CAPTAIN JONES A police officer. For comic effect the same actor should play the roles of both JONES and GUIDO.
KAY a young woman.
LIONEL The bartender.
SHARON one of the chorus.
KEN The poet and journalist Kenneth Slessor.
DULCIE the poet Dulcie Deamer “Queen of Bohemia”.
RANDOLPH a rotund North American cocaine dealer.
CHORUS made up of the women who work upstairs.

I, i
[An East Sydney brothel circa 1929. There is a bar at one end with a door leading into a kitchen area, a stairwell leading up to another level, and the main entrance which rings a set of bells whenever someone is about to come through. A few tables are set here and there, and a counter in one corner holds a pot of stew with a chalkboard upon which is written “Pot Luck”. Against a wall is a chez-lounge, typifying the style of the room which is luxurious yet dirty. PAN sits alone at the bar sipping his drink quietly. He suddenly notices the audience is there and raises his glass in acknowledgement.]

PAN: Ah! you’re here early. Good. It’s my shout. Here – for your eyes – I reveal my disguise – Eh? You’re looking at me strange. Is it the horns? Most people don’t pay me any mind. Not in this place. Get all kith and kin, every one of us seeking refuge from something in this darkened hole of hideaways. Even you. Ha- that old joke applies to me as well. Why’d they send him to Sydney then, eh? Sinned – didn’he! Aahhhehehehehe. Watch it. These days we needs all the laughs we can get. It’s a funny place this city. There’s no history yet for which to repeat. (And yet – I must confide – I have seen what happens next). An ancient place. But the city lies anew. [The clock strikes six] Ah! My favourite time of day. The women are coming! [a CHORUS of women come down the stairway]

CHORUS Our night is nigh upon you, when the clock strikes six, our tricks become your fancy, mixing poison with your pleasure. Dressed in white, our cotton sheets on linen beds. We’ll fill your heads with flights of dancing, softer still, the skin you will yet start to crave anew – Oh do behave!

PAN There’s only one thing I can do perchance to quell the bubbling brook you’re slaving to concoct inside my pants! Some antidote or tonic? Yet I do regret; too much will just fuel the ken. eh? No these ladies are not witches, not conniving – I have seen them striving to impress – and yes, they will, and yes, they do such things to mind and body that one might think of supernatural things. I will kindly now refrain from toying with their sultry games – it’s only fair. Their thoughts will stray to me instead! This business that is mine, will stay mostly on my mind. Here comes one now…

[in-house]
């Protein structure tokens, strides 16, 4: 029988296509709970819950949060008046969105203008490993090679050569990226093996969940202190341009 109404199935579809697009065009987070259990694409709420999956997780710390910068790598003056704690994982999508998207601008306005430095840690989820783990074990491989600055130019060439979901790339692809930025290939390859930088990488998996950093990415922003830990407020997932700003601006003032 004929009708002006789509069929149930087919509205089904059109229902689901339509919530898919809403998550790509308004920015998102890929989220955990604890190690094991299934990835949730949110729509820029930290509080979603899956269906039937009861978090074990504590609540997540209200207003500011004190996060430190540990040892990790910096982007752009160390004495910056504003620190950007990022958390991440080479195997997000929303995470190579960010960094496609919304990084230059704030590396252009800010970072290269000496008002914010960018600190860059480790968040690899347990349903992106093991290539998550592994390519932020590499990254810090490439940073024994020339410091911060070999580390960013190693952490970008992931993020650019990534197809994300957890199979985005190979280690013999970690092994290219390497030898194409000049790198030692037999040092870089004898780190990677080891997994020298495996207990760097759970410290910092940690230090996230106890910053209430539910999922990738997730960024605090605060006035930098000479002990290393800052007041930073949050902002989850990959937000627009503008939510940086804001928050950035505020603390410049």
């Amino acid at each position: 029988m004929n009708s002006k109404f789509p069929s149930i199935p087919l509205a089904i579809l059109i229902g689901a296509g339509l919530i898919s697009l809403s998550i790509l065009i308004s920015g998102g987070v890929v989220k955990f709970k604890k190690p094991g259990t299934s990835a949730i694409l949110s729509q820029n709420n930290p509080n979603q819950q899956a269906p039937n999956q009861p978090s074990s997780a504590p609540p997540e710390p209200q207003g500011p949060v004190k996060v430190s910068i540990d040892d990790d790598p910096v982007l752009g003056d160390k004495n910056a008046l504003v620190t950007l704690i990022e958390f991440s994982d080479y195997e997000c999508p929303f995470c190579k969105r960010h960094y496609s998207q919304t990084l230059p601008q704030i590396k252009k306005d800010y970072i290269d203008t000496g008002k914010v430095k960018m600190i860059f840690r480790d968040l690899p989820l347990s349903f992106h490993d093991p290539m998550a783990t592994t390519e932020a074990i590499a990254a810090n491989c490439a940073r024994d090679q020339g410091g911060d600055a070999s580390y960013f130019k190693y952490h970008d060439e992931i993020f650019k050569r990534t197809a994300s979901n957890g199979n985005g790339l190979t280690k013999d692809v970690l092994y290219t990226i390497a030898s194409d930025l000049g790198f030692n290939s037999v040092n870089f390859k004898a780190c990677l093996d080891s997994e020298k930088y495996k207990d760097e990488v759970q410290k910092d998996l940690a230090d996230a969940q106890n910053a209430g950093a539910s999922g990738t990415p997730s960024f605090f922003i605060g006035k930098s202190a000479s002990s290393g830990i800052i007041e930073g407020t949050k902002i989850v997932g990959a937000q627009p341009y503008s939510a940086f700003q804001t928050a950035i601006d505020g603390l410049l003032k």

CHORUS little one, stay among our safety. In numbers you remain unseen.

KAY I’m dizzy to be noticed, to be loved.

CHORUS in our protection find the choral pleasure else you seek to be found wanting.


KATIE Tie it, you lot. Back upstairs and ready for the punters… Move it. You. New Girl. Sit tight. I want a word. Now, Sergeant –

JONES Captain –

KATIE Right. You were saying?

JONES The city will look high and low for the killer. If any of your people have something –

KATIE Bite your tongue.

JONES An officer has been murdered. You would be well advised to stay abreast of these developments as they happen to be in your neighbourhood.

KATIE Nothing happens around here without my knowing.

JONES in that case consider this fair warning of my impending investigation.

KATIE I’ll keep my ears open.

JONES To keep the peace.

KATIE Right.

JONES I think I’d best make my evening rounds.

KATIE You sure I can’t offer you something from ours? On the house.

JONES You’ve done more than enough already. Good evening to you.

KATIE Oh Captain?


KATIE You’re undone.

JONES [checks his fly] Quite – [exit]

KATIE Fucking pig bastard. And you – all that’s mum. Lock it up or I’ll skin ya’. Got it?

KAY Yes’m

KATIE good – what’s your name then?

KAY Kay.

KATIE Kay. OK. The rules are simple. Do as I say. Stay pretty. Stay indoors. Stay clean and white like the driven snow. We’ll look after you. Clear?

KAY alright.

[enter LIONEL wearing his filthy work gear, as he talks he changes his shirt KAY cannot help but look]

KATIE You’re late.

Entry filed under: Act I scene i, New Work, Sydney THEATRE. Tags: , , , .


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VICTOR SANCZ vassanc [AT] gmail.com